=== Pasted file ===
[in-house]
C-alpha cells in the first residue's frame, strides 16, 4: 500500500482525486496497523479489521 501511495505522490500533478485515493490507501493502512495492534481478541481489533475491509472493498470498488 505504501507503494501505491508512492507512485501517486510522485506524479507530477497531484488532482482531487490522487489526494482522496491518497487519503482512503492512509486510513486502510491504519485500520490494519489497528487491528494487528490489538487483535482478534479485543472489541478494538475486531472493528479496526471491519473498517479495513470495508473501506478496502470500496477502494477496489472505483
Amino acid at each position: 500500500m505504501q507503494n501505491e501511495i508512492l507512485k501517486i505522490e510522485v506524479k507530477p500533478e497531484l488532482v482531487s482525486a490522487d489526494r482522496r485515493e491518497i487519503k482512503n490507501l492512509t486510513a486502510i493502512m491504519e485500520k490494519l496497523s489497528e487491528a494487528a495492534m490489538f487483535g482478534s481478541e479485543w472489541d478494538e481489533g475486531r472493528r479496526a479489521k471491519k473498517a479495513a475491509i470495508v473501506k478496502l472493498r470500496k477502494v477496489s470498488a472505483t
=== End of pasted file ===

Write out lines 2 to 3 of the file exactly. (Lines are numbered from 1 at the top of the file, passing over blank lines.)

C-alpha cells in the first residue's frame, strides 16, 4: 500500500482525486496497523479489521 501511495505522490500533478485515493490507501493502512495492534481478541481489533475491509472493498470498488 505504501507503494501505491508512492507512485501517486510522485506524479507530477497531484488532482482531487490522487489526494482522496491518497487519503482512503492512509486510513486502510491504519485500520490494519489497528487491528494487528490489538487483535482478534479485543472489541478494538475486531472493528479496526471491519473498517479495513470495508473501506478496502470500496477502494477496489472505483
Amino acid at each position: 500500500m505504501q507503494n501505491e501511495i508512492l507512485k501517486i505522490e510522485v506524479k507530477p500533478e497531484l488532482v482531487s482525486a490522487d489526494r482522496r485515493e491518497i487519503k482512503n490507501l492512509t486510513a486502510i493502512m491504519e485500520k490494519l496497523s489497528e487491528a494487528a495492534m490489538f487483535g482478534s481478541e479485543w472489541d478494538e481489533g475486531r472493528r479496526a479489521k471491519k473498517a479495513a475491509i470495508v473501506k478496502l472493498r470500496k477502494v477496489s470498488a472505483t